The words can come from a parent, a close friend, or a romantic partner — a comment about your weight or (worse yet) an offer to help you lose weight. Though often prompted by a person's own concerns about their weight, these well-intentioned remarks can do a lot more harm than good.
The messages women get from loved ones about their weight can make a big difference in whether they lose, gain, or maintain their weight, according to a new study. “Acceptance messages” express positive regard for someone’s weight and reassure the person that their weight is okay.
“When we feel bad about our bodies, we often turn to loved ones — families, friends, and romantic partners for support and advice. How they respond can have a bigger effect than we might think,” said Christine Logel, lead author, in a statement.
The Canadian study looked at college-age women because as a group they are often unhappy with their weight. At the beginning of the nine-month study, each woman was asked about her height and weight and her feelings about her weight.
Women who reported pressure to lose weight or responses that dismissed their concerns about weight gained an average of 4.5 pounds.
Five months later, each woman was asked if she had talked about her weight concerns with family members and, if she had, what was the response received. After three more months, researchers again checked for changes in the women’s weight, as well as their feelings about their weight.
On average, the women in the study were at the high end of Health Canada’s BMI recommendations. “So the healthiest thing is for them to maintain the weight they have and not be…hard on themselves,” Logel said in a press release. “But many of the women were still very concerned about how much they weigh, and most talked to their loved ones about it.”
As a whole, the group of women gained some weight over time, and that is not uncommon for young adults. But women who received positive comments about their weight from intimates tended to maintain or even lose a small amount of weight.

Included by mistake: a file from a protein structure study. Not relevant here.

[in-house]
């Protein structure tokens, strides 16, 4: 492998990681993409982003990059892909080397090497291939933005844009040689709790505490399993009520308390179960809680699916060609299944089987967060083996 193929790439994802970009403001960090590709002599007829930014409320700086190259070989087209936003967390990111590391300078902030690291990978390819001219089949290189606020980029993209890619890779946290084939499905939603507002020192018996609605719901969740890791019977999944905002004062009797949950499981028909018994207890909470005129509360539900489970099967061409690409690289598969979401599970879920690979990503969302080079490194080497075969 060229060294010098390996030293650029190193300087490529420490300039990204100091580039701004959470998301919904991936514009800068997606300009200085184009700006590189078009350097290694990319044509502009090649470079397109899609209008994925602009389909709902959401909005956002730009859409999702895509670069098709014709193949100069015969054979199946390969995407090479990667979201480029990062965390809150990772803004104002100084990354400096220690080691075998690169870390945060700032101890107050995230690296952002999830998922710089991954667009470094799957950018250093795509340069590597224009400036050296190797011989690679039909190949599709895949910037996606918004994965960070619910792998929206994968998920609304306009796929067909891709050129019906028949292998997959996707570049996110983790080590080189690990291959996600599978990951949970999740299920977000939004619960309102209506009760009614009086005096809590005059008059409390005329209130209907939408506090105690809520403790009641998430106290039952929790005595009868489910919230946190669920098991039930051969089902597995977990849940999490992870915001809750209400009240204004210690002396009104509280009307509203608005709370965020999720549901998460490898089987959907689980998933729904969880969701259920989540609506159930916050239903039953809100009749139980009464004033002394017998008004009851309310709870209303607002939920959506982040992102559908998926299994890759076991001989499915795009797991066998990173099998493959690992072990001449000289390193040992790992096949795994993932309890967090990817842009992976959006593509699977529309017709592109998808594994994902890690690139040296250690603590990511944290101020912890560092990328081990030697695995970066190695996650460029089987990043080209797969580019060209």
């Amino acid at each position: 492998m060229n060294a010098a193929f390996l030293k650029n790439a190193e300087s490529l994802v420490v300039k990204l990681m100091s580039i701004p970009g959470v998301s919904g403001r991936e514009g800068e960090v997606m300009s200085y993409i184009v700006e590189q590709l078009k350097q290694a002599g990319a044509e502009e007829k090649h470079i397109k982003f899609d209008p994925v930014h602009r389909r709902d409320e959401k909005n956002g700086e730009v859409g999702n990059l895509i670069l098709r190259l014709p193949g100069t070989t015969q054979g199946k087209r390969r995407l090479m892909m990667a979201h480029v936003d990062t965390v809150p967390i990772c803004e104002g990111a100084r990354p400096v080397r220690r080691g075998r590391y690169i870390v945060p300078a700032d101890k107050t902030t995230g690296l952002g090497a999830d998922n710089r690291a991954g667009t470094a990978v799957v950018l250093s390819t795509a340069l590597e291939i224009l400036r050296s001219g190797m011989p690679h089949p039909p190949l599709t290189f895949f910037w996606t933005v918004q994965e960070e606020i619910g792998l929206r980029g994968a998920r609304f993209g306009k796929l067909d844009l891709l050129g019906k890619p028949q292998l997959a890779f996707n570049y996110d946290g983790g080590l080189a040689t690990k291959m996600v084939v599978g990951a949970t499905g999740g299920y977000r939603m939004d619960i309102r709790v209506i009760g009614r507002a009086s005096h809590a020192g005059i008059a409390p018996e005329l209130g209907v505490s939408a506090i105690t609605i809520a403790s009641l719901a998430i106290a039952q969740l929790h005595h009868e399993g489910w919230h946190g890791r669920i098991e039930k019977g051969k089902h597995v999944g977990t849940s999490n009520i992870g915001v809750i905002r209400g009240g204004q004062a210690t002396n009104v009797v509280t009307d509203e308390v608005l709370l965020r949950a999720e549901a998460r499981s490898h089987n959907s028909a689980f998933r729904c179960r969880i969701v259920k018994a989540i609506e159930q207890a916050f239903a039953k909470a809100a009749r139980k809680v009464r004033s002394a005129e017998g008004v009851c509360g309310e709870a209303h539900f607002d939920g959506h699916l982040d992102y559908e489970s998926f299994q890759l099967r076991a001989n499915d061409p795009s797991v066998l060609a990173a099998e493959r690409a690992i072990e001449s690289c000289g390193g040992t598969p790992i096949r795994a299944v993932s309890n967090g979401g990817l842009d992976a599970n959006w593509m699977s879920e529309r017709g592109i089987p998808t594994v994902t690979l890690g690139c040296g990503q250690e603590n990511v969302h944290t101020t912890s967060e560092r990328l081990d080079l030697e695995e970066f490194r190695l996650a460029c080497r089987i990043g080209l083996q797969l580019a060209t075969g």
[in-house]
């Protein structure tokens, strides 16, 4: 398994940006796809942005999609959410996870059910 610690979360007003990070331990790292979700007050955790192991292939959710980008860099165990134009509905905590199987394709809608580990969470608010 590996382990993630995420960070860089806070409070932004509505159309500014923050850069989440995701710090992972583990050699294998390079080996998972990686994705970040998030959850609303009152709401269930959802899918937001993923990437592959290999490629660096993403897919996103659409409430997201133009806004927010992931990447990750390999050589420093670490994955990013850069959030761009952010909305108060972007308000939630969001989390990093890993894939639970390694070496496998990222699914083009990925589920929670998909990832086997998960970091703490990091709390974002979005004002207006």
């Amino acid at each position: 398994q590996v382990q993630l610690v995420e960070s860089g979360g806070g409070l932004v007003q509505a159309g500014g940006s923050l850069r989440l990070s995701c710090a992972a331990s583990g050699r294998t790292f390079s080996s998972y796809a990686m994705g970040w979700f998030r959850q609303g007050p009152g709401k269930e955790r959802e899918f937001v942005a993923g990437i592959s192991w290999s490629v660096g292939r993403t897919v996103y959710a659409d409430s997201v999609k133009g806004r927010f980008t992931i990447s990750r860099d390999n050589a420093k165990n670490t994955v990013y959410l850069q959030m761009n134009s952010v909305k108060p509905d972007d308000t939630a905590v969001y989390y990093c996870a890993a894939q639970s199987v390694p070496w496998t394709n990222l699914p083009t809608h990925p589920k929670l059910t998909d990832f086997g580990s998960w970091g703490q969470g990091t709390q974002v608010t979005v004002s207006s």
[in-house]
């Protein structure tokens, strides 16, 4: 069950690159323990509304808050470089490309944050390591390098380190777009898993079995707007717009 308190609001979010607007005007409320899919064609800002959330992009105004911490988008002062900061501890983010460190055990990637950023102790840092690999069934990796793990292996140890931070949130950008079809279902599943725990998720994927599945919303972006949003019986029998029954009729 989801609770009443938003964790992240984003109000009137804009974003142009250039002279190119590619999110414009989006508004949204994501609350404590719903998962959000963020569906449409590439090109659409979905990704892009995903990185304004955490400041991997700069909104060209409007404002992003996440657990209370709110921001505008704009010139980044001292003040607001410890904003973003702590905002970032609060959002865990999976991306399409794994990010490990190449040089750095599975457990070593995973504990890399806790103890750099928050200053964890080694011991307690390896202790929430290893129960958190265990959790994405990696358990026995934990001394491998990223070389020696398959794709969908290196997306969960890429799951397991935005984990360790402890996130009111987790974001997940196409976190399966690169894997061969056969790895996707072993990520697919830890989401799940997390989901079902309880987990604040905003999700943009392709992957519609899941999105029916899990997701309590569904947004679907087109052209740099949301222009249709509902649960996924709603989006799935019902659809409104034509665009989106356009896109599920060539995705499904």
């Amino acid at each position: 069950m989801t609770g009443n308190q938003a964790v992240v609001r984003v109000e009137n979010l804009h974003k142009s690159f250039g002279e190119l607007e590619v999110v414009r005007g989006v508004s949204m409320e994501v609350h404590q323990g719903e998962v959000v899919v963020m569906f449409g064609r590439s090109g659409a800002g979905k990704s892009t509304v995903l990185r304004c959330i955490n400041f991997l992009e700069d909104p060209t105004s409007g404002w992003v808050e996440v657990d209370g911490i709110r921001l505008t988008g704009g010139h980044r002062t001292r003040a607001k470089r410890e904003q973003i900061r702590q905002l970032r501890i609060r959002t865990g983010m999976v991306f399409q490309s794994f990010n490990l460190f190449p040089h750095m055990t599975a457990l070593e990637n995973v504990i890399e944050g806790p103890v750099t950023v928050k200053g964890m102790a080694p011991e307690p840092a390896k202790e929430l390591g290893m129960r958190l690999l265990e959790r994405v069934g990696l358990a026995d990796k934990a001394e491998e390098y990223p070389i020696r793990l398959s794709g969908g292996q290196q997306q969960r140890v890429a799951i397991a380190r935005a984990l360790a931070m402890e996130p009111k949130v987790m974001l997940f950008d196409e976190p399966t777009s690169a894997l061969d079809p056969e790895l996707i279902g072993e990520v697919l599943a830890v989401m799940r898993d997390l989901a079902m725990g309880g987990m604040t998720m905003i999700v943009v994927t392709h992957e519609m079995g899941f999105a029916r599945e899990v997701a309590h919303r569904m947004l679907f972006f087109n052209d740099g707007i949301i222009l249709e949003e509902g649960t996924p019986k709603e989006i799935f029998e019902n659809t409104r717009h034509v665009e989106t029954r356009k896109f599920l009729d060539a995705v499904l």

On the other hand, comments like, “Well, you might feel better if you lost a few pounds,” from close friends and family members may seem minor to those saying them, but even these comments led women who weren’t concerned about their weight in the first place to gain some weight. And women who reported pressure to lose weight or responses that dismissed their concerns about weight gained an average of 4.5 pounds.
The research suggests that women who receive positive comments about their weight from loved ones feel better about their bodies, encouraging them to be more active and eat better. And feeling accepted unconditionally may reduce stress, a known cause of weight gain.
The research underscores other findings demonstrating the power of social support to improve our health, according to Logel, a professor at the University of Waterloo. An important part of social support is feeling loved and accepted just the way we are by those who matter to us.
Perhaps these findings can help to change the communication with women into a more positive approach about their weight concerns as part of weight-loss interventions.
The study is published in the journal Personal Relationships.